776 F2d 530 Wl Rayborn v. Mississippi State Board of Dental Examiners

776 F.2d 530

W.L. RAYBORN, Plaintiff-Appellant,

No. 85-4114.

United States Court of Appeals,
Fifth Circuit.

Nov. 15, 1985.

Kitchens & Pickard, Jim Kitchens, Hazlehurst, Miss., Foss, Schuman, Drake & Barnard, Sheldon Gardner, Chicago, Ill., for plaintiff-appellant.

William Larry Latham and Mark A. Chinn, Jackson, Miss., for defendants-appellees.

Appeal from the United States District Court for the Southern District of Mississippi William H. Barbour, Jr., District Judge, Presiding.

Before CLARK, Chief Judge, BROWN and GEE, Circuit Judges.


CLARK, Chief Judge:

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W.L. Rayborn appeals the district court's grant of summary judgment 601 F.Supp. 537, in favor of the defendants, the Mississippi State Board of Dental Examiners. Finding no genuine issue of material fact, we affirm.


W.L. Rayborn describes himself as a denturist--a person other than a dentist (usually a technician) who engages in the practice of the denture phase of prosthodontics. He takes oral impressions of the mouth and then constructs, fits and places dentures. This practice by one not a licensed dentist is prohibited by the Mississippi Dental Practices Act, Miss.Code Ann. Sec. 73-9-41 (Supp.1983).


Rayborn first became cognizant of the proscription against denturism in 1970 when he was prosecuted and fined for practicing denturism. In 1977 a Mississippi Chancery Court entered a temporary injunction against his practices. Rayborn responded by filing a cross-bill of complaint against the Mississippi State Board of Dental Examiners. He claimed that the Mississippi Dental Practice Act was unconstitutional because it deprived denturists of the right to practice their chosen profession. After a full hearing the Chancery Court granted the temporary injunction and rejected Rayborn's allegations. Rayborn appealed this decision to the Mississippi Supreme Court which affirmed the Chancery Court's decision without opinion. Rayborn v. State, 368 So.2d 227 (Miss.1979).


Rayborn continued the practice of denturism even though he was threatened with a contempt citation in 1978 and he was cited for contempt in 1981. At that time Rayborn and four other denturists brought this action against the Dental Board and its individual members claiming that the Mississippi Dental Practices Act is unconstitutional based on 42 U.S.C. Secs. 1983 and 1985(c). The district court granted the defendants' motion for summary judgment. Only Rayborn filed a notice of appeal.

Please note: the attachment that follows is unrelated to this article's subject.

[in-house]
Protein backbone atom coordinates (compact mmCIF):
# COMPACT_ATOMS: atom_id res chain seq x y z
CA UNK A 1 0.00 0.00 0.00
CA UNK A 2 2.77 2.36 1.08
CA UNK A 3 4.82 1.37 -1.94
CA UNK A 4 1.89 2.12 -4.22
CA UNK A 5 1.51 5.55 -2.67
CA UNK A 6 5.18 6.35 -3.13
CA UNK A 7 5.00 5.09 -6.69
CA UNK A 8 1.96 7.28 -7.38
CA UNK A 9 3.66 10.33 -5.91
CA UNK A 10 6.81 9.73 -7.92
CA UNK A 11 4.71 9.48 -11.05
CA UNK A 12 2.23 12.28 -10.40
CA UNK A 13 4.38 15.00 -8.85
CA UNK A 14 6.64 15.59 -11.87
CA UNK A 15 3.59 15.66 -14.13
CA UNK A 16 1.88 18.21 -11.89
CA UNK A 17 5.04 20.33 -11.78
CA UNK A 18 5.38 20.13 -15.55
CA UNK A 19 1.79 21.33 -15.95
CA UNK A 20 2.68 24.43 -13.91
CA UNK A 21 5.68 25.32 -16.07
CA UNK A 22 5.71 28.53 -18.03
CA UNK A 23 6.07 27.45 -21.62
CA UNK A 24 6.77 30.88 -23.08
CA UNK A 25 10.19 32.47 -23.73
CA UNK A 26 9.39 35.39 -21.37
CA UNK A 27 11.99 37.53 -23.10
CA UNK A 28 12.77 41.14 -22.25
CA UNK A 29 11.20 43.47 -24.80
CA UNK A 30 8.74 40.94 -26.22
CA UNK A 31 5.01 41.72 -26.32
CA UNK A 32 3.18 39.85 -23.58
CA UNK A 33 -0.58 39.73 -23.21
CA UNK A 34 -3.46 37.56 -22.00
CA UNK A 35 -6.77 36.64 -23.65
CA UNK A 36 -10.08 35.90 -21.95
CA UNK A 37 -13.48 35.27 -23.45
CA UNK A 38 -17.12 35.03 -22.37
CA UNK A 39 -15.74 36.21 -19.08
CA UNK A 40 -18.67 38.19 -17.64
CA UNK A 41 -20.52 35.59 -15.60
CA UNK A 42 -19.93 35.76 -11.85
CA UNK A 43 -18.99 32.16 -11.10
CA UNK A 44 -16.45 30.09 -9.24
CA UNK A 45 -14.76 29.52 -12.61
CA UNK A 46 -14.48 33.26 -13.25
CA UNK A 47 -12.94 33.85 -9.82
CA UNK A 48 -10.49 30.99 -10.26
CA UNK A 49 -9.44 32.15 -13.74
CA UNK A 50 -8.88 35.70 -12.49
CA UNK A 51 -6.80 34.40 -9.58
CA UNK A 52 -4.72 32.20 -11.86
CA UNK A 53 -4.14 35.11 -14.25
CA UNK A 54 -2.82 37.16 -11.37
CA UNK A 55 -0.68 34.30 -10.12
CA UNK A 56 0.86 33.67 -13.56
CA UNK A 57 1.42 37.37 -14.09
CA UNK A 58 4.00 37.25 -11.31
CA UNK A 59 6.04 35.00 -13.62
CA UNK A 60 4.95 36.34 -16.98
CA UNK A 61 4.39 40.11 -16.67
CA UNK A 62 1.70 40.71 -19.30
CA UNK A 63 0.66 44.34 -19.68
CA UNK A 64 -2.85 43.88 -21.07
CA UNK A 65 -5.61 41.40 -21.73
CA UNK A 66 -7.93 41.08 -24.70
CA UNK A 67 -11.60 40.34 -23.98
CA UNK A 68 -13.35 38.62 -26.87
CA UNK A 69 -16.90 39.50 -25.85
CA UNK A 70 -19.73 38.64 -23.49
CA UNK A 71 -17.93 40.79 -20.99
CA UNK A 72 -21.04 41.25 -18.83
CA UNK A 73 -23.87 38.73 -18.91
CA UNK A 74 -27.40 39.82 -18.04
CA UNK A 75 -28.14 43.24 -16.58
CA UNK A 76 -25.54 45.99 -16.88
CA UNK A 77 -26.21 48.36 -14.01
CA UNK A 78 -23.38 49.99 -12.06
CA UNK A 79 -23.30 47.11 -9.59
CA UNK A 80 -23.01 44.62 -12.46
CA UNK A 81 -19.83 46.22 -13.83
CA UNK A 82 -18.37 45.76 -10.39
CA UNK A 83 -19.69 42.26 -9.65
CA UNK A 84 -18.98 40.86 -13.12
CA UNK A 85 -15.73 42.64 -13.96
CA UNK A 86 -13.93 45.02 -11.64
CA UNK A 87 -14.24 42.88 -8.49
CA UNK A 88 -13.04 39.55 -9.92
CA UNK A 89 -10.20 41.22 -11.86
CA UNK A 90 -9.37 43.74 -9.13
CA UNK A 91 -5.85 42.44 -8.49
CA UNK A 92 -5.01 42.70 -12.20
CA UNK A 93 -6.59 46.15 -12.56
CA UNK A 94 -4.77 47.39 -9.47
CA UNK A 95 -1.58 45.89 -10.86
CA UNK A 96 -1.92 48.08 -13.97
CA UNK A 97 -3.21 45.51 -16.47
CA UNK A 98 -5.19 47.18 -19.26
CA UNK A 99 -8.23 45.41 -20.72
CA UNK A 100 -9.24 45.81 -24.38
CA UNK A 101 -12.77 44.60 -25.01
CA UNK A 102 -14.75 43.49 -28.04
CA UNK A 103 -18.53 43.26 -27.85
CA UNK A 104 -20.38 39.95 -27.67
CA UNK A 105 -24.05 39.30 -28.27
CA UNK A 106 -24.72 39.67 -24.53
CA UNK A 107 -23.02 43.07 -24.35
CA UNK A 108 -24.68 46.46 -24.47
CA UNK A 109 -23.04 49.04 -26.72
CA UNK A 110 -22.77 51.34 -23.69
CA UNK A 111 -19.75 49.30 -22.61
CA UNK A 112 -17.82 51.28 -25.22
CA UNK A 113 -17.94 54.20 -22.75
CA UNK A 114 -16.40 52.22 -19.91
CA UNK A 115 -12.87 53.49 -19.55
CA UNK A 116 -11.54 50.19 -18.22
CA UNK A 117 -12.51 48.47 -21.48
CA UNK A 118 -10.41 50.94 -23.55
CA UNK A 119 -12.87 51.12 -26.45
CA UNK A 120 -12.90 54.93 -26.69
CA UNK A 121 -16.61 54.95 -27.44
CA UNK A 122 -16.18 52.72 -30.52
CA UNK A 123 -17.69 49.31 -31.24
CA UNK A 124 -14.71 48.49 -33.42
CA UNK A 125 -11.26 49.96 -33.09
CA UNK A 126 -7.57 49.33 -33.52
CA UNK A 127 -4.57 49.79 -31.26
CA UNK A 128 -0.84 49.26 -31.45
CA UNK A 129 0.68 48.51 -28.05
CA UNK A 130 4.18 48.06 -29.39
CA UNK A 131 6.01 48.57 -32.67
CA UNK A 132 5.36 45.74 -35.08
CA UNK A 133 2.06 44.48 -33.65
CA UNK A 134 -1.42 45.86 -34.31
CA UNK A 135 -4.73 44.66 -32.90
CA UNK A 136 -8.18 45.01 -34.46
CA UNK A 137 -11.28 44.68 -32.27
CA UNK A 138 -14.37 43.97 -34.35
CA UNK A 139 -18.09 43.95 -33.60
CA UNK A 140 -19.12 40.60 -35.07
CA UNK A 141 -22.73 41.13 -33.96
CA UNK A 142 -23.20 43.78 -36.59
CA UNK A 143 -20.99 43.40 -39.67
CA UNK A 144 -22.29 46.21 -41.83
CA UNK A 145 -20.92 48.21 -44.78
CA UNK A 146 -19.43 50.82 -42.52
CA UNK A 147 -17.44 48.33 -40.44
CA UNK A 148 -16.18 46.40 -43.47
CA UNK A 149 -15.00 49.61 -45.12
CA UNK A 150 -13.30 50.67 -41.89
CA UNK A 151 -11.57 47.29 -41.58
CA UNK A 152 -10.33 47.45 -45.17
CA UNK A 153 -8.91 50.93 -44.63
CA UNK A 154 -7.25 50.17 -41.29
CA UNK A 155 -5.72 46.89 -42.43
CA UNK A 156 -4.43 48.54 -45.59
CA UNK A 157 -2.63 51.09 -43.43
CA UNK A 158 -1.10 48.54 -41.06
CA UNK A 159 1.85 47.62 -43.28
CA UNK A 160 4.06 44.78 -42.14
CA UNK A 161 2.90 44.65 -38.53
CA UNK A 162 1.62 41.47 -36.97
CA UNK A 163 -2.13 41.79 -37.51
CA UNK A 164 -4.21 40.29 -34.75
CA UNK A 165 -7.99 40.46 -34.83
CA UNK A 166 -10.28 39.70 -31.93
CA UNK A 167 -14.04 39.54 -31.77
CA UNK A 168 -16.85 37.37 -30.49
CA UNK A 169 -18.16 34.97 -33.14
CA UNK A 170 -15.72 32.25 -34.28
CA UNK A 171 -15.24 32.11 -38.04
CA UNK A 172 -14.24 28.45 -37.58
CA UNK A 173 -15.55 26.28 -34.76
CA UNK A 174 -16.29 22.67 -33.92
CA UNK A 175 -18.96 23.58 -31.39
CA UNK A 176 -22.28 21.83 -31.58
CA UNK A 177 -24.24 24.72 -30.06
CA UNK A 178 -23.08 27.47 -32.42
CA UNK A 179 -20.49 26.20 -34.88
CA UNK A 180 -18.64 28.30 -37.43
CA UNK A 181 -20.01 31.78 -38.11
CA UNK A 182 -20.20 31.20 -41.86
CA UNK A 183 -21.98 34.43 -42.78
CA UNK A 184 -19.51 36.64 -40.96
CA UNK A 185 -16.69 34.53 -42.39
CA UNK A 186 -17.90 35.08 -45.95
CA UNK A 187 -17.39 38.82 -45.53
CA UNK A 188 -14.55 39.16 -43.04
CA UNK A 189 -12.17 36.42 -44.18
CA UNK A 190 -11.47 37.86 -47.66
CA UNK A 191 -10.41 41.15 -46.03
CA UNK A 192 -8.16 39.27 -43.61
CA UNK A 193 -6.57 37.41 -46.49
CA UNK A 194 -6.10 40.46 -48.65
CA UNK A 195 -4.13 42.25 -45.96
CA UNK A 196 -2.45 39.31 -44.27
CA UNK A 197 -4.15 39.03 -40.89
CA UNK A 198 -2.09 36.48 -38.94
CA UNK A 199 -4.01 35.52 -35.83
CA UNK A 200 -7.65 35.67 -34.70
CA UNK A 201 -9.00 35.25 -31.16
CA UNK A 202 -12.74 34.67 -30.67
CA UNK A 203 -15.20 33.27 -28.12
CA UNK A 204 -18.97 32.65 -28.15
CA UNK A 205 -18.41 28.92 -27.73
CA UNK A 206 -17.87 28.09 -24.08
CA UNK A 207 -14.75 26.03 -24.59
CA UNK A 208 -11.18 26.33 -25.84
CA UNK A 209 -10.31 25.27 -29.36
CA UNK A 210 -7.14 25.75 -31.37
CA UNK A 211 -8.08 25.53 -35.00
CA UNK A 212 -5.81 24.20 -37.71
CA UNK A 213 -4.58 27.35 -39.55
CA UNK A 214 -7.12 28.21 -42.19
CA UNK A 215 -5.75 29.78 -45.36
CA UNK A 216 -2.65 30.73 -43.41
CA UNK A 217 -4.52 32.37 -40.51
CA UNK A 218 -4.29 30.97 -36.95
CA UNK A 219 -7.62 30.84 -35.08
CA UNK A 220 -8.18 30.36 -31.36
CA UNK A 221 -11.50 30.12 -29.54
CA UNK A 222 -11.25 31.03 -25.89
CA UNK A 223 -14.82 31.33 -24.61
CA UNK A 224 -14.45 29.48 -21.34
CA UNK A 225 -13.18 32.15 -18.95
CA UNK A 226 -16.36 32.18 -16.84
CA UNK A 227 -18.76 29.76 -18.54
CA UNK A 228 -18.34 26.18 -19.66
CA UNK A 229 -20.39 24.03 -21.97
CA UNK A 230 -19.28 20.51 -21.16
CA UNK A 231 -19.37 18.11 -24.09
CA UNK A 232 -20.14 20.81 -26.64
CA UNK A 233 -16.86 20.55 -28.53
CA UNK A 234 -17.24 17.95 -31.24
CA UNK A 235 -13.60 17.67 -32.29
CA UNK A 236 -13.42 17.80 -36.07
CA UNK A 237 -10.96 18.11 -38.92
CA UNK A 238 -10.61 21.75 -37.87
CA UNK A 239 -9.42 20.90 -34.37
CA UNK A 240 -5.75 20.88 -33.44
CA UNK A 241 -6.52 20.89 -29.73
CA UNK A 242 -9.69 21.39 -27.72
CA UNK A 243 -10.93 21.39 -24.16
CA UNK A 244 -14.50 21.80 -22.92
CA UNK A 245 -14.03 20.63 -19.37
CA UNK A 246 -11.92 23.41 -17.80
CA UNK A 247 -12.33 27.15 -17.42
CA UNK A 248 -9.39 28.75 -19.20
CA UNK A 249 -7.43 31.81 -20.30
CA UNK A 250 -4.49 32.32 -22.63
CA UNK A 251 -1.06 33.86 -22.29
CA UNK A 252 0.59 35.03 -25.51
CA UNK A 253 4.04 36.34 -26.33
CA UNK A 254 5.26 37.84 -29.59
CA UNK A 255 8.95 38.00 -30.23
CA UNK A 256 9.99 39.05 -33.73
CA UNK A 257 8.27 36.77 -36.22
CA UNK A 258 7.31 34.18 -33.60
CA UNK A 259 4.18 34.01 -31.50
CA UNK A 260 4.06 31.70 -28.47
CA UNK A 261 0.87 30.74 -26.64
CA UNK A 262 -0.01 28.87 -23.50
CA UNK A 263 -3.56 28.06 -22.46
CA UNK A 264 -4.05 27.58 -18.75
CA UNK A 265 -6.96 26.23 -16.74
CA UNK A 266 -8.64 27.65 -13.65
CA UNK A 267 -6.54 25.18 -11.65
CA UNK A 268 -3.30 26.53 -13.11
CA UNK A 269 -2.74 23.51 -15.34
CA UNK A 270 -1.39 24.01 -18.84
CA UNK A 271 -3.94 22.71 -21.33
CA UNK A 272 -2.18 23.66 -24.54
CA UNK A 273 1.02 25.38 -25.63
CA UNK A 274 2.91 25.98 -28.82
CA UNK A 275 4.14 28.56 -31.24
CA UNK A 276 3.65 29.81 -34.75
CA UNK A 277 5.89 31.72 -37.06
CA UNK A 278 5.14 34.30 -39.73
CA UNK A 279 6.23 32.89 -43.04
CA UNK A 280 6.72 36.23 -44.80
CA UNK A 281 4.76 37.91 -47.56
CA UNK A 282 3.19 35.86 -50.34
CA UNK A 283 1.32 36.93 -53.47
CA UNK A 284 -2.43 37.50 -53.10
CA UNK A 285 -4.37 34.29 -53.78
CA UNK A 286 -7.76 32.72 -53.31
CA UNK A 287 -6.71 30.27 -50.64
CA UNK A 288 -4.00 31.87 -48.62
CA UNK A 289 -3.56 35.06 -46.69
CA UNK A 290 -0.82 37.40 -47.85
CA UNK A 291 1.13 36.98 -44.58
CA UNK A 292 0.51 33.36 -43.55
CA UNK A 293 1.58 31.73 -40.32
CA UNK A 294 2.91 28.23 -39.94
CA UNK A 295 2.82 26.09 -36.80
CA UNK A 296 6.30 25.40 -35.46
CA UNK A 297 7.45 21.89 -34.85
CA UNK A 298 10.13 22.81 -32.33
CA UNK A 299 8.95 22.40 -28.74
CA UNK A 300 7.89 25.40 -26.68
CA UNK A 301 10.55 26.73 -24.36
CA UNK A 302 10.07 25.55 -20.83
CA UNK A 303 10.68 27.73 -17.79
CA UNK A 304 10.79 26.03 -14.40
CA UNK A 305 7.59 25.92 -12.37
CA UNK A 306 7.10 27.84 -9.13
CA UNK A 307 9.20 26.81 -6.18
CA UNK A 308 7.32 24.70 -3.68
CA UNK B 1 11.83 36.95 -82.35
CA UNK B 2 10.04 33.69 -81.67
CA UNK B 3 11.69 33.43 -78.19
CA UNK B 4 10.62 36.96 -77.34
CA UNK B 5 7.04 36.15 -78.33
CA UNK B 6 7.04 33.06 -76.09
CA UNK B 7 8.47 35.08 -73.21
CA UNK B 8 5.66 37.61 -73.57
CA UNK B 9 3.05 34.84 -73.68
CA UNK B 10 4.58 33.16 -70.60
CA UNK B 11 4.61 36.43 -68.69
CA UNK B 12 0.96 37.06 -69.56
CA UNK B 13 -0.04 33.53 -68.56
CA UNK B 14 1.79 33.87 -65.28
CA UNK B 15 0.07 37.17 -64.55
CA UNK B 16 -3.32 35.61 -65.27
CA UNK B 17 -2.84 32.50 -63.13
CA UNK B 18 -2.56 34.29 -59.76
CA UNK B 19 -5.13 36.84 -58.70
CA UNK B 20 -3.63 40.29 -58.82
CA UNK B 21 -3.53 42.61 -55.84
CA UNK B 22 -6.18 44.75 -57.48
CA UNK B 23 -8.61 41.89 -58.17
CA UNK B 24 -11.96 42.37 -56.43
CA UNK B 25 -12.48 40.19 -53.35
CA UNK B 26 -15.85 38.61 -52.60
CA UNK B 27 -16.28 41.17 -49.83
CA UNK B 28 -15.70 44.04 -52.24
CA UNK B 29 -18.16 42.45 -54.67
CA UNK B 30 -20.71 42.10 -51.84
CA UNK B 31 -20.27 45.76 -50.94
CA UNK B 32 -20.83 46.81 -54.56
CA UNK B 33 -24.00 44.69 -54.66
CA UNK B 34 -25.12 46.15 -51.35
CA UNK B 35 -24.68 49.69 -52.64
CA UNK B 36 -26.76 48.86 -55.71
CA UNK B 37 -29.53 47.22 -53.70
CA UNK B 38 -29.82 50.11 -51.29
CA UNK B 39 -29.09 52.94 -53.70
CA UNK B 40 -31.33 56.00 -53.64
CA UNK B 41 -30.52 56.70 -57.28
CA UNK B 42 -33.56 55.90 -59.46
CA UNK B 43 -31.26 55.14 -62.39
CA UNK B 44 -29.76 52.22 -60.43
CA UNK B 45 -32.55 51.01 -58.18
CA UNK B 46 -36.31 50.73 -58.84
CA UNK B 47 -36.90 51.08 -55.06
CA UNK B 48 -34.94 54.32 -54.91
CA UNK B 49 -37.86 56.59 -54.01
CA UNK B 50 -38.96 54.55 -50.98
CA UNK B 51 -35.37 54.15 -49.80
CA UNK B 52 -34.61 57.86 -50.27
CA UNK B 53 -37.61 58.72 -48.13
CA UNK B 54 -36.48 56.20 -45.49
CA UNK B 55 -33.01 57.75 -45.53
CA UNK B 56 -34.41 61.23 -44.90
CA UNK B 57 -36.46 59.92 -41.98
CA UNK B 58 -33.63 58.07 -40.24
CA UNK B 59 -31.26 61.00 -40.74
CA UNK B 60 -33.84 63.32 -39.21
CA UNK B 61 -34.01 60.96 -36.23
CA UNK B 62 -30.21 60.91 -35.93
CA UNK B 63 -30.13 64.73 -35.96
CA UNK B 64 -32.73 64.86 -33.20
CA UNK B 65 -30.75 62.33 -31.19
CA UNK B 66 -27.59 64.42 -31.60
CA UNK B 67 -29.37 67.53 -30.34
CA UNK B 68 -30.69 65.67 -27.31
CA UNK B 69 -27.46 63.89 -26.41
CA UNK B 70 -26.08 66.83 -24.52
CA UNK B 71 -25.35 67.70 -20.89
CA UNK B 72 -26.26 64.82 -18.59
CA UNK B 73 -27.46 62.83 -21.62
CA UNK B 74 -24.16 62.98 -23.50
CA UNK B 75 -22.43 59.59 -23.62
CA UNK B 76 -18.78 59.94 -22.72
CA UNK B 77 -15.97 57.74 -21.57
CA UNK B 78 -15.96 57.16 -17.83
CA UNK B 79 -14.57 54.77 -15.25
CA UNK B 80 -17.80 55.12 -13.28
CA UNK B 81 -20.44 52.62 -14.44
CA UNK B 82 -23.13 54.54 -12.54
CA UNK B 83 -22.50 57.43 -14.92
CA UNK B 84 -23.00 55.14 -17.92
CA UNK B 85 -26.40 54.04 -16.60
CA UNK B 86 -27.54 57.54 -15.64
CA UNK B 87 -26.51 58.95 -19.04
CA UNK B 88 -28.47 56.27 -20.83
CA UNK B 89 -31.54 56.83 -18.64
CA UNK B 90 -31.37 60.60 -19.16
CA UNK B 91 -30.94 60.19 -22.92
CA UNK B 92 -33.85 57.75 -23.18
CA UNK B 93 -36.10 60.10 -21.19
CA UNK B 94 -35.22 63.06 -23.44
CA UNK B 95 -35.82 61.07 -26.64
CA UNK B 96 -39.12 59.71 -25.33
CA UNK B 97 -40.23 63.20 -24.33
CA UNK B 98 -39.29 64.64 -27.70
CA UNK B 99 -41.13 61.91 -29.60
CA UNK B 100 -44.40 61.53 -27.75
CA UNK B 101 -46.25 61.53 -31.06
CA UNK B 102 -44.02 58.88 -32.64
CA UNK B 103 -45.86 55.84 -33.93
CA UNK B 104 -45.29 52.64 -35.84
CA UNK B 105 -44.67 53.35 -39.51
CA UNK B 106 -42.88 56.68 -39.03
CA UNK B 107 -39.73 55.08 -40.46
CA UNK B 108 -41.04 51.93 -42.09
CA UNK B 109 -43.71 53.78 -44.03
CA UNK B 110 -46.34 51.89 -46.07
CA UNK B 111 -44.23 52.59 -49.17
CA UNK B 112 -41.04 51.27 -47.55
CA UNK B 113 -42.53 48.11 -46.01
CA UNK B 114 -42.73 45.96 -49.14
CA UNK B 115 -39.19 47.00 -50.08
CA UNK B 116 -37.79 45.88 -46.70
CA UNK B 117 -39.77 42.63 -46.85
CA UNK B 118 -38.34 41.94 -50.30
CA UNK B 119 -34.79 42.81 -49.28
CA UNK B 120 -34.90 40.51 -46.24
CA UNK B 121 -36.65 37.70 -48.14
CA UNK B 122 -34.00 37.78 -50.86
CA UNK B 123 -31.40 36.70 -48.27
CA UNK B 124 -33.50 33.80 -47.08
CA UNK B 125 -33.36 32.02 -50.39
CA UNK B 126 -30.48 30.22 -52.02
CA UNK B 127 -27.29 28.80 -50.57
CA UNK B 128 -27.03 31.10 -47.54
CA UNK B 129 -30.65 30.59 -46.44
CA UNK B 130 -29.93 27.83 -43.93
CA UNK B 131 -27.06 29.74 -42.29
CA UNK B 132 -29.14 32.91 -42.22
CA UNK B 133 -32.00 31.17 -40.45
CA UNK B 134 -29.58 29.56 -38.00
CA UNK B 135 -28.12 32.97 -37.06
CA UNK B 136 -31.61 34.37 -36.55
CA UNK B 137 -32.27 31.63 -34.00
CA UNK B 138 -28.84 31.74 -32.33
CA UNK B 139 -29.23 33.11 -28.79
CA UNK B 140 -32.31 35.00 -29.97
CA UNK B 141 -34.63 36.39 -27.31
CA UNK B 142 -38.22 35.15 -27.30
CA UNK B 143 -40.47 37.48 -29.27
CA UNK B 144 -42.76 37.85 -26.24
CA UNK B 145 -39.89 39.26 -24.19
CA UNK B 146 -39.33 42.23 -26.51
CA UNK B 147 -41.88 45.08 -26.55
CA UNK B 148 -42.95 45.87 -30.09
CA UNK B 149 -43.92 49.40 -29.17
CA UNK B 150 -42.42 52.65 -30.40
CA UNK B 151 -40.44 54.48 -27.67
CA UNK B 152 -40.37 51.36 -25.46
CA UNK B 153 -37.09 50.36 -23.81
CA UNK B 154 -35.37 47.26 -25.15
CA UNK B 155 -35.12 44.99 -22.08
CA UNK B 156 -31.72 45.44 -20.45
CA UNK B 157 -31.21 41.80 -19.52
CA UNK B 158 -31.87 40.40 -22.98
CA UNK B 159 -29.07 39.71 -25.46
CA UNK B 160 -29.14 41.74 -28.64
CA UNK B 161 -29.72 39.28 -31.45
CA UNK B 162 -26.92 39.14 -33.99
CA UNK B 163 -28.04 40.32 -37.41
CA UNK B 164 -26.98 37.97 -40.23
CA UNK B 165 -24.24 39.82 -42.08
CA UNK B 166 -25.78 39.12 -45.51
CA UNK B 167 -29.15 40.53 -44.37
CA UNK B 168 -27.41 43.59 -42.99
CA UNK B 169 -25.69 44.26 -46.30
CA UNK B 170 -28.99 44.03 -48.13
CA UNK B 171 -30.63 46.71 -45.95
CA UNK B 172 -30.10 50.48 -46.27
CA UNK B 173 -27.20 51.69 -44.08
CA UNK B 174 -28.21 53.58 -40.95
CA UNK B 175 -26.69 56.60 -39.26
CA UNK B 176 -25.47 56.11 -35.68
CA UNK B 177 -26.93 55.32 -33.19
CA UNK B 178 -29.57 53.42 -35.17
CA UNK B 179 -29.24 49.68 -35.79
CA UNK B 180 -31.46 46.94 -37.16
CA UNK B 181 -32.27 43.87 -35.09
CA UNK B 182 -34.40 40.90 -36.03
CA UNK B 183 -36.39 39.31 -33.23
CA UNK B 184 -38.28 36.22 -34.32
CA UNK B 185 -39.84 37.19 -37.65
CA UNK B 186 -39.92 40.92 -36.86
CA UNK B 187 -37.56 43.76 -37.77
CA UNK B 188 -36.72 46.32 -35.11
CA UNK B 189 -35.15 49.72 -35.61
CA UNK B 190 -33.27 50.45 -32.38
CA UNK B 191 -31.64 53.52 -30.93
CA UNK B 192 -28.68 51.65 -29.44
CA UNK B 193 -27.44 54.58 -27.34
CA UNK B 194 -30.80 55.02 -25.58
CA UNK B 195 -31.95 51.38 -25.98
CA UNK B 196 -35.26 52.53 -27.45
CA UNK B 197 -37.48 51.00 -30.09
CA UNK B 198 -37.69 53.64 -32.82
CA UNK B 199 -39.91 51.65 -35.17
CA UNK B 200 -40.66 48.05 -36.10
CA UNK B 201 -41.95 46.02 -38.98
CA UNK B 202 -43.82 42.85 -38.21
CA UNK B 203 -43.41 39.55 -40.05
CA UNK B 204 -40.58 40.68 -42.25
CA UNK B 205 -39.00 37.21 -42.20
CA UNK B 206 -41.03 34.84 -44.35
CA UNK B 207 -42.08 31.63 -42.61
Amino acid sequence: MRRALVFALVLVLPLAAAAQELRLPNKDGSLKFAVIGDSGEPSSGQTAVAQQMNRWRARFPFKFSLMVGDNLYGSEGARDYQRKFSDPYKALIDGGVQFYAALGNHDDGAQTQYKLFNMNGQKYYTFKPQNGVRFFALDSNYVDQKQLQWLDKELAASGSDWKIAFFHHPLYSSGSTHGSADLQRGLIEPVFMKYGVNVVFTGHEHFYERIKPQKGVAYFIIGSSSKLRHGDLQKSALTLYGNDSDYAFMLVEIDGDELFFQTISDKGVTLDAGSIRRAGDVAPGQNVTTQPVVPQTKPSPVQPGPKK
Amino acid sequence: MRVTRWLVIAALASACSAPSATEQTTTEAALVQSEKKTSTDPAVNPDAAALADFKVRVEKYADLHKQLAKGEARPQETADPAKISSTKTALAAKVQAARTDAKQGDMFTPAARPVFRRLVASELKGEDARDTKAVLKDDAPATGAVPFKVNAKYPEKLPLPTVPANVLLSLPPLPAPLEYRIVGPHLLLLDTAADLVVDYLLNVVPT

* Rayborn contends that the district court improperly granted the Mississippi State Board of Dental Examiners' motion for summary judgment. The purpose of a motion for summary judgment is to test the intrinsic merits of the case and to determine prior to trial whether any factual controversy is presented. Gossett v. DU-RA-KEL Corp., 569 F.2d 869 (5th Cir.1978). A grant of summary judgment is appropriate only where it appears from the pleadings, depositions, admissions, answers to interrogatories and affidavits that there is no genuine issue as to any material fact and that the moving party is entitled to judgment as a matter of law. Fed.R.Civ.P. 56(c); Williams v. Shell Oil Co., 677 F.2d 506, 509 (5th Cir.), cert. denied, 459 U.S. 1087, 103 S.Ct. 570, 74 L.Ed.2d 933 (1982).


The Federal Rules of Civil Procedure require the moving party to demonstrate that there is no genuine issue as to any material fact. If this burden is met, the opposing party must aver specific facts showing that there is a genuine issue for trial. Cole v. Elliott Equipment Corp., 653 F.2d 1031 (5th Cir.1981). In reviewing the district court's grant of summary judgment, we must view the evidence in the light most favorable to the party against whom judgment is sought. Prinzi v. Keydril Co., 738 F.2d 707 (5th Cir.1984).


Summary judgment must be granted with care, but in cases where there is no genuine issue of fact it is appropriate, indeed demanded, by the Federal Rules of Civil Procedure and the efficient administration of justice. A review of the record in this case reveals a total lack of any significant evidence supportive of Rayborn's contention that a genuine issue of material fact exists.